Human Exceptionalism, the belief that humans hold a unique status in the order of creation, has been the cornerstone of Western civilization.
This understanding of human life is attested to in Genesis, the first book of the Bible. And, as some rabbis contend, after it, the rest of scripture is merely dicta.
Science divides being into three categories, mineral, vegetable, and animal. At the top of the list in the last category is man. He is described as a rational animal. This makes humans unique and different from the brutes.
Mans’ special status was once strongly embedded in our culture. Our laws have been carefully crafted to reflect it. The Enlightenment enshrined this understanding in the Declaration of the Rights of Man and of the Citizen (1793). So too did the Universal Declaration of Human Rights (1948). Both were based on the natural law.
In our present age it has been recognized that careful treatment of our planet is necessary because a good environment is beneficial to man. The humane treatment of animals has also gained heightened scrutiny because we realize that their ethical treatment enhances our humanity.
Sensitivity toward lower forms of life, however, was never meant to accord it equal status with people. But, a subtle and gradual manipulation of language has led to a leveling of our perception of man and beast.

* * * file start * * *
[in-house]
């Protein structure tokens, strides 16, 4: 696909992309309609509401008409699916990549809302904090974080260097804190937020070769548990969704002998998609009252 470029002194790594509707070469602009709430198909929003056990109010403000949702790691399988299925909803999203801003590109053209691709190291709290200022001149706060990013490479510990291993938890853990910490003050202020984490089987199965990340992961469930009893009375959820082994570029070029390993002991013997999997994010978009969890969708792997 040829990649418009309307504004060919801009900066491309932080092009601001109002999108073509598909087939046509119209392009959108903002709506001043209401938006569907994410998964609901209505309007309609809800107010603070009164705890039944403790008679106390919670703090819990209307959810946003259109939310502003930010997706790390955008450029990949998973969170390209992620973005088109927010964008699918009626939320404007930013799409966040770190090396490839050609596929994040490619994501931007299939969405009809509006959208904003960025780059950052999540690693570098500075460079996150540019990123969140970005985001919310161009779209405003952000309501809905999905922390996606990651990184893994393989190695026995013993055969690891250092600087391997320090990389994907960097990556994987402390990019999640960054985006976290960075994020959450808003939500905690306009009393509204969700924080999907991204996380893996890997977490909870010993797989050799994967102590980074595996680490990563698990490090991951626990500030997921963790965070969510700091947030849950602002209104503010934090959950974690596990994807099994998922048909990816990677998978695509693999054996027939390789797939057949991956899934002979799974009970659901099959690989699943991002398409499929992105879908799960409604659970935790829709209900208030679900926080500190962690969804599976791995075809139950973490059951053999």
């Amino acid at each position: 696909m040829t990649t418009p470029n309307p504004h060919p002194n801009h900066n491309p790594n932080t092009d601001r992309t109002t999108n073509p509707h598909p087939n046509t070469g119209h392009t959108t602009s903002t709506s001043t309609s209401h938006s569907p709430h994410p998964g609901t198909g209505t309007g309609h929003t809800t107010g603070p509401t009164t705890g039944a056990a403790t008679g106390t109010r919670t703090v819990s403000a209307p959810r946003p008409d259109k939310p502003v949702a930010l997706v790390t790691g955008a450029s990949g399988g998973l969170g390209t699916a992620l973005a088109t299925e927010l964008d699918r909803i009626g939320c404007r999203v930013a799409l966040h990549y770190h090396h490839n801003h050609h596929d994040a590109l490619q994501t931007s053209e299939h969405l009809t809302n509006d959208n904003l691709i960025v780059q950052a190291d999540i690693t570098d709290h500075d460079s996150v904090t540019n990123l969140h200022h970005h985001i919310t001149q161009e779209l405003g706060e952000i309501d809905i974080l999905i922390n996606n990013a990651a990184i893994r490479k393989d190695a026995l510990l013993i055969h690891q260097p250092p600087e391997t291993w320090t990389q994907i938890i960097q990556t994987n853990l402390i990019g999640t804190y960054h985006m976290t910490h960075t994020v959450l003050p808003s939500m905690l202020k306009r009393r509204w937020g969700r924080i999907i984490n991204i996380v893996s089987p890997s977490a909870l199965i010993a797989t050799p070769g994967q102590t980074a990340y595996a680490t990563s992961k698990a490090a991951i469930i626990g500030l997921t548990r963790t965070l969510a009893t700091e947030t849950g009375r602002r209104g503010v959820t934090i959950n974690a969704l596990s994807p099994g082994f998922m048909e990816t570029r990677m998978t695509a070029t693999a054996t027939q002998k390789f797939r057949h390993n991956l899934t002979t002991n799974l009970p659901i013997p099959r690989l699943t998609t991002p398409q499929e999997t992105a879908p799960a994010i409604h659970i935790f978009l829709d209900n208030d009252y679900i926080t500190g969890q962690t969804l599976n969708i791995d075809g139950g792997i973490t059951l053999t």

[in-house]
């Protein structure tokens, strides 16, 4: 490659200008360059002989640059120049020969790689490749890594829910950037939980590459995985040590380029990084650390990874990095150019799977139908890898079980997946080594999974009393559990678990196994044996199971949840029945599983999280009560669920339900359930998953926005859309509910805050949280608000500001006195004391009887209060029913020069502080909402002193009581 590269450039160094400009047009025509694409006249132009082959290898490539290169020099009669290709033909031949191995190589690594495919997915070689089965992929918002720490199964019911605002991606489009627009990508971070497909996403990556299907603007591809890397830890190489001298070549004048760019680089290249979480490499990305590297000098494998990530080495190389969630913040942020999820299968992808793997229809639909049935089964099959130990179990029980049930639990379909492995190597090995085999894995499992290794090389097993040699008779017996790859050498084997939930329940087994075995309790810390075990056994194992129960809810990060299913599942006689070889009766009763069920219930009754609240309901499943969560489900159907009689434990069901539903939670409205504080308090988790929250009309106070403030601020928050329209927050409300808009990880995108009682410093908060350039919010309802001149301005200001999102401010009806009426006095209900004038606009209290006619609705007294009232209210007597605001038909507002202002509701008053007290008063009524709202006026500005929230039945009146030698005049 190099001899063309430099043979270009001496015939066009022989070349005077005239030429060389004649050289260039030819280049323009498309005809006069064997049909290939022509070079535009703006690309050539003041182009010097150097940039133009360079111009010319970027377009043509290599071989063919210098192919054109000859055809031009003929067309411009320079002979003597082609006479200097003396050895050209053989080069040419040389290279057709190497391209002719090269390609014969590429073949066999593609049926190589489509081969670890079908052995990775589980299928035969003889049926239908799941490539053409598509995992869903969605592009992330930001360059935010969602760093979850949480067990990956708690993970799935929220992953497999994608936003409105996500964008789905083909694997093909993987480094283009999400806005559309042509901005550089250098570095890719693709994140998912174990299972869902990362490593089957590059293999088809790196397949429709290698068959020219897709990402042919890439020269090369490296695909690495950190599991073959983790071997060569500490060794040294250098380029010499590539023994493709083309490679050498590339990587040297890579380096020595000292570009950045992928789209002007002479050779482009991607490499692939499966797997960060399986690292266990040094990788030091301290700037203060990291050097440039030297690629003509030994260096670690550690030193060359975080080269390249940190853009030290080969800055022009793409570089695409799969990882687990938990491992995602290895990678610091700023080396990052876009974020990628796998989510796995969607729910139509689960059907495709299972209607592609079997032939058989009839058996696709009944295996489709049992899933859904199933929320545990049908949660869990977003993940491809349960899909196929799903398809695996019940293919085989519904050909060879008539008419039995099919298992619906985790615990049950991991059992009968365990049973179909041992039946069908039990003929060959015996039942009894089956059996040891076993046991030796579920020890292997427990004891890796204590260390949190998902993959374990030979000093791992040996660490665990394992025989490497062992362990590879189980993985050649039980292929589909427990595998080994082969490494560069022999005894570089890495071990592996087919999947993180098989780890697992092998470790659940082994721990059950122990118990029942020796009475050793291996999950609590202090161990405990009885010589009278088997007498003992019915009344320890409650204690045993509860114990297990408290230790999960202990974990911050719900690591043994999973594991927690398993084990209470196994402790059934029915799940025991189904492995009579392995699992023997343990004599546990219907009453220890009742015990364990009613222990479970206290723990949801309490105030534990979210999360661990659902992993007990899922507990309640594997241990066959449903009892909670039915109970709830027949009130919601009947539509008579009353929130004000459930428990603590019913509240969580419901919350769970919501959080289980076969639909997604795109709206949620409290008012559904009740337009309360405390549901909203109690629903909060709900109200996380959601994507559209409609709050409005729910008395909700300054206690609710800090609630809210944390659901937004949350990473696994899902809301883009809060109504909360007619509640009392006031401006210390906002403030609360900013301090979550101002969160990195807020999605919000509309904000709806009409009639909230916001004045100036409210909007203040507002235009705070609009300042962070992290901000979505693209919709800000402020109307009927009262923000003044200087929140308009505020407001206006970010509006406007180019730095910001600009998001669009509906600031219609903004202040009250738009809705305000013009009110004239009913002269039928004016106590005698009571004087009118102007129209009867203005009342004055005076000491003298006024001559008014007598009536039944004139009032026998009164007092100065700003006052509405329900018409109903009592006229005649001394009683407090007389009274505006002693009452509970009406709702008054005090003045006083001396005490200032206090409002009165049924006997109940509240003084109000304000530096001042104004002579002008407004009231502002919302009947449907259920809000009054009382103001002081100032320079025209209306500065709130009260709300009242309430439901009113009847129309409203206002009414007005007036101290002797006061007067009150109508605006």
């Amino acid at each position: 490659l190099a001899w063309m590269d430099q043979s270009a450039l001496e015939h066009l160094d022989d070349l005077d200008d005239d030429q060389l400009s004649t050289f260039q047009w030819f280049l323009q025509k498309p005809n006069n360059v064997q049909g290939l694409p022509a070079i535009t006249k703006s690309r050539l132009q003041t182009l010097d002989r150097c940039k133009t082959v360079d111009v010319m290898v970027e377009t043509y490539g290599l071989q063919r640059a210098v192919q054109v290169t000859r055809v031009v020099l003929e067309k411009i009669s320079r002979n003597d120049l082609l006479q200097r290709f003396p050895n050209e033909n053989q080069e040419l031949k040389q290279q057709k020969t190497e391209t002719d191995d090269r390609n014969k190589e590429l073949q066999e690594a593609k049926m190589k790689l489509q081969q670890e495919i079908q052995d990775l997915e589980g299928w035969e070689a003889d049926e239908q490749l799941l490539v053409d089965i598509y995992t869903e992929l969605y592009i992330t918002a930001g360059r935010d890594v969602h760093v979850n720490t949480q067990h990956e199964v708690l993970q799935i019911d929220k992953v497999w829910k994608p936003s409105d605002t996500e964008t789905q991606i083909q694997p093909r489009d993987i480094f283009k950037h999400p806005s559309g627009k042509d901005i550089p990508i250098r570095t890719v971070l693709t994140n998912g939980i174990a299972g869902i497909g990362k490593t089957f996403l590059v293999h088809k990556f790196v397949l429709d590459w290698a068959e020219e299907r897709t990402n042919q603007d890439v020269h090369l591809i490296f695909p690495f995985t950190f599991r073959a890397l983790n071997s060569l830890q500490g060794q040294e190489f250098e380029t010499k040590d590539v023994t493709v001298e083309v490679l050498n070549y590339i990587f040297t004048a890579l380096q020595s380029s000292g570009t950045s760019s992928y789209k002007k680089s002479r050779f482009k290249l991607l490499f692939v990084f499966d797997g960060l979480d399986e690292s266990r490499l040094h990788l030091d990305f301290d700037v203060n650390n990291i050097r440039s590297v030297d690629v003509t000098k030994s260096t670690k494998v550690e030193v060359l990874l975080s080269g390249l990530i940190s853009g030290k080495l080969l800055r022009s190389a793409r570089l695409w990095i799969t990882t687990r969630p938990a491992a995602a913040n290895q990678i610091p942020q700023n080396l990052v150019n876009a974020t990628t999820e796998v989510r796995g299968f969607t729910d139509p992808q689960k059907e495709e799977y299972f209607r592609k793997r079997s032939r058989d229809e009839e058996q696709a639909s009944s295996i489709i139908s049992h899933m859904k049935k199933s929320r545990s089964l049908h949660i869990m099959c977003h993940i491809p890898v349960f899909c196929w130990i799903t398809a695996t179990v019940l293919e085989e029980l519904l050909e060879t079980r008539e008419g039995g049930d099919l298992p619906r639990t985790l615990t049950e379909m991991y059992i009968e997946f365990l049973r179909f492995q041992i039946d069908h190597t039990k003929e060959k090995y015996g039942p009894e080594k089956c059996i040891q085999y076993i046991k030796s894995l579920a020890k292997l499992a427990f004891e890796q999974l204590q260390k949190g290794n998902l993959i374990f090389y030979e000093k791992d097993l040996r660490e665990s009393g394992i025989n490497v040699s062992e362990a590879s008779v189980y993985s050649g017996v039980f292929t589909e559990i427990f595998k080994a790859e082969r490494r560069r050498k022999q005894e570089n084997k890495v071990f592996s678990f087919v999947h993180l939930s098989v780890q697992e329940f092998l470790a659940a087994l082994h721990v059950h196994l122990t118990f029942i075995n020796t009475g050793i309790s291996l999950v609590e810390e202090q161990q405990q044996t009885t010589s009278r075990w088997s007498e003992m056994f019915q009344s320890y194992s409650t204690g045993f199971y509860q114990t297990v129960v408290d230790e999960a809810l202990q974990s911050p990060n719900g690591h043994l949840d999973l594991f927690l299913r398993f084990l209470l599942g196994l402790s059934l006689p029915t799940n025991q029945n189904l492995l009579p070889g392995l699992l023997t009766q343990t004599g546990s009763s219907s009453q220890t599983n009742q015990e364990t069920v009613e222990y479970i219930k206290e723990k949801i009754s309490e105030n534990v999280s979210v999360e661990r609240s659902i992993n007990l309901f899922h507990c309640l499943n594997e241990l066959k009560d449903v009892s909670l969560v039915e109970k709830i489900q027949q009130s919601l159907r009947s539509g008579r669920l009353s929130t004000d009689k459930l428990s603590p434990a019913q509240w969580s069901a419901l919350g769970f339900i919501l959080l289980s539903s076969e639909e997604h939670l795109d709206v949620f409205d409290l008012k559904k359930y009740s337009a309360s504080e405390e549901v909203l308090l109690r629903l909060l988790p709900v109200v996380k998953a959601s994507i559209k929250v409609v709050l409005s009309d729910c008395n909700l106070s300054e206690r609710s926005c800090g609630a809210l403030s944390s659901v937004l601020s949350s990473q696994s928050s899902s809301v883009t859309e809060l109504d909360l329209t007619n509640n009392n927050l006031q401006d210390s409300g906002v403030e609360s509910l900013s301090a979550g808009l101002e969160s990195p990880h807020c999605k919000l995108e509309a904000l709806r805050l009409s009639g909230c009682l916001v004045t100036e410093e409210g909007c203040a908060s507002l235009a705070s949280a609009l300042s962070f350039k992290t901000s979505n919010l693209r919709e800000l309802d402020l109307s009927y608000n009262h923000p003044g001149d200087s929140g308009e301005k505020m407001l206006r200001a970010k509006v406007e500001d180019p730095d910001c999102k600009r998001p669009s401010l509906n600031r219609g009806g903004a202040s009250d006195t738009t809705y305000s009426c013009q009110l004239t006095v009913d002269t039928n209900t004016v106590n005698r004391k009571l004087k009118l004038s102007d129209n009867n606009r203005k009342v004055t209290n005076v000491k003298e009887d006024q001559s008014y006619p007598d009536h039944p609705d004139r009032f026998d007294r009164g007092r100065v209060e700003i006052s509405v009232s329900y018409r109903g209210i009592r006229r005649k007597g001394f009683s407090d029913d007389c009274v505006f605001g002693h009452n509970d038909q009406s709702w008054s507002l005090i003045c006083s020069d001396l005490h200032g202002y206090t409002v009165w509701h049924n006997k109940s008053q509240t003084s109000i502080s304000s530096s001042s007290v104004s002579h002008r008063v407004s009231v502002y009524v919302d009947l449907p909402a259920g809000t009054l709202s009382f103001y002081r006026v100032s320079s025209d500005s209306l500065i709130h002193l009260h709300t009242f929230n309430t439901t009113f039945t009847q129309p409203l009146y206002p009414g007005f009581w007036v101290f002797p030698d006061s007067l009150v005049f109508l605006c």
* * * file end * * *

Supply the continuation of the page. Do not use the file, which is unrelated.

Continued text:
The higher status language now accords to dogs serves us well as a case in point.
In the past the term adoption had a unique meaning. It clearly meant that a human being, not related by blood or marriage, was being brought into a family and given equal status with its members. Today it is not unusual to speak of adopting a dog.
Political correctness has had in many ways a positive effect in reminding us that all humans share equal dignity and concomitant rights. This has been achieved by policing language that may have negative connotations regarding a person’s physical or mental condition. The present appellation of special needs’ to those persons with such issues confirms their equal status among their fellow humans. Because of this heightened sensitivity accommodations mandated by law, sometimes at great expense to society, have been generated to guarantee handicapped persons the right to fulfill their personal capacities. Respect for thesespecial needs people is in fact showing respect for our entire species.